Marx v. General Revenue Corp.

Summarized by:

  • Court: United States Supreme Court
  • Area(s) of Law: Civil Procedure
  • Date Filed: February 26, 2013
  • Case #: 11-1175
  • Judge(s)/Court Below: Thomas, J., delivered the Court's opinion. Sotomayor, J., filed a dissenting opinion which Kagan, J., joined.
  • Full Text Opinion

Federal Rule of Civil Procedure 54(d)(1)—which allows a court to award costs to a prevailing party "[u]nless a federal statute . . . provides otherwise"—is not displaced by the “bad faith” provision of the Fair Debt Collection Practices Act because the provision is not "contrary" to the Rule.

Petitioner filed suit in District Court, alleging that Respondent had violated the Fair Debt Collection Practices Act (FDCPA) in its attempt to collect on a debt. The District Court ruled there was no violation of the FDCPA, and awarded costs to Respondent as allowed by Federal Rule of Civil Procedure 54(d)(1). The Court of Appeals for the Tenth Circuit affirmed the District Court’s decision, and held that the costs provision of the FDCPA, permitting an award of defendant’s attorney fees on a court finding that a suit was brought in bad faith and for the purpose of harassment, did not supersede Rule 54(d)(1).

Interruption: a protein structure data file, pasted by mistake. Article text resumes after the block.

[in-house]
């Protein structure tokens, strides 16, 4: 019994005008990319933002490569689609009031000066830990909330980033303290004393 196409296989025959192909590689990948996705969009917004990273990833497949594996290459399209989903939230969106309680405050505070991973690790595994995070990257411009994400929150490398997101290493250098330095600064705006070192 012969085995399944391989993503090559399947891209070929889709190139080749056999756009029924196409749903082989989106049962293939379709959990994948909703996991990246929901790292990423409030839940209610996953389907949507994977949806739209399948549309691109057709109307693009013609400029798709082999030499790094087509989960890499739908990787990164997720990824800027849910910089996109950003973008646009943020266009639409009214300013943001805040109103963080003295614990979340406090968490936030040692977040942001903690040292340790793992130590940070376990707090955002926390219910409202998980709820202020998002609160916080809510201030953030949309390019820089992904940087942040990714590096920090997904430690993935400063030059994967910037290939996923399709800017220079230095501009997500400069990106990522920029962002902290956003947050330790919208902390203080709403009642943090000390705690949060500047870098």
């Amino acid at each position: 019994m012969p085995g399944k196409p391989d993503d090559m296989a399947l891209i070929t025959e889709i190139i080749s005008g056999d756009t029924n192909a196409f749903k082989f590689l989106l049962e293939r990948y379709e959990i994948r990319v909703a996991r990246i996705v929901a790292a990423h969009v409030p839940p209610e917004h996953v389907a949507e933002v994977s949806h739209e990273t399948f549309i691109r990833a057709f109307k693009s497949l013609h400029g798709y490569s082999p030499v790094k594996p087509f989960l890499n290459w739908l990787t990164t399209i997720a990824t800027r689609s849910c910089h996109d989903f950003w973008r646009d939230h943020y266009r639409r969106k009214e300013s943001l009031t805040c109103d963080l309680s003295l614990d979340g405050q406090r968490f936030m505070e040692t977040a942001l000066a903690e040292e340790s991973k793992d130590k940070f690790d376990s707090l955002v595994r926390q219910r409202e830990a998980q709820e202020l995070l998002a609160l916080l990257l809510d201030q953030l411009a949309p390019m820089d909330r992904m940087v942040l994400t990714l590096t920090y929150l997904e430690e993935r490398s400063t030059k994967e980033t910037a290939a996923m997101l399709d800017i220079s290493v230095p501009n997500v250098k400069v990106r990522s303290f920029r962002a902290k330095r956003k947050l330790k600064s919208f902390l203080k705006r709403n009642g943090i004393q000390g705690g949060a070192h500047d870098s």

The Supreme Court affirmed the Tenth Circuit, holding that an express provision for costs that is not contrary to Rule 54(d)(1) does not displace the Rule. The Court held that the language of the cost provision in the FDCPA, as well as the history and purpose of the statute, were not contrary to Rule 54(d)(1), and therefore the Rule was still applicable in cases brought under the FDCPA. The Court rejected Petitioner’s argument that the express nature of the FDCPA cost provision prohibited an award of costs under Rule 54(d)(1). Instead, the Court held that the cost provision codified a federal court’s authority under Rule 54(d)(1) to award attorney’s fees and costs.

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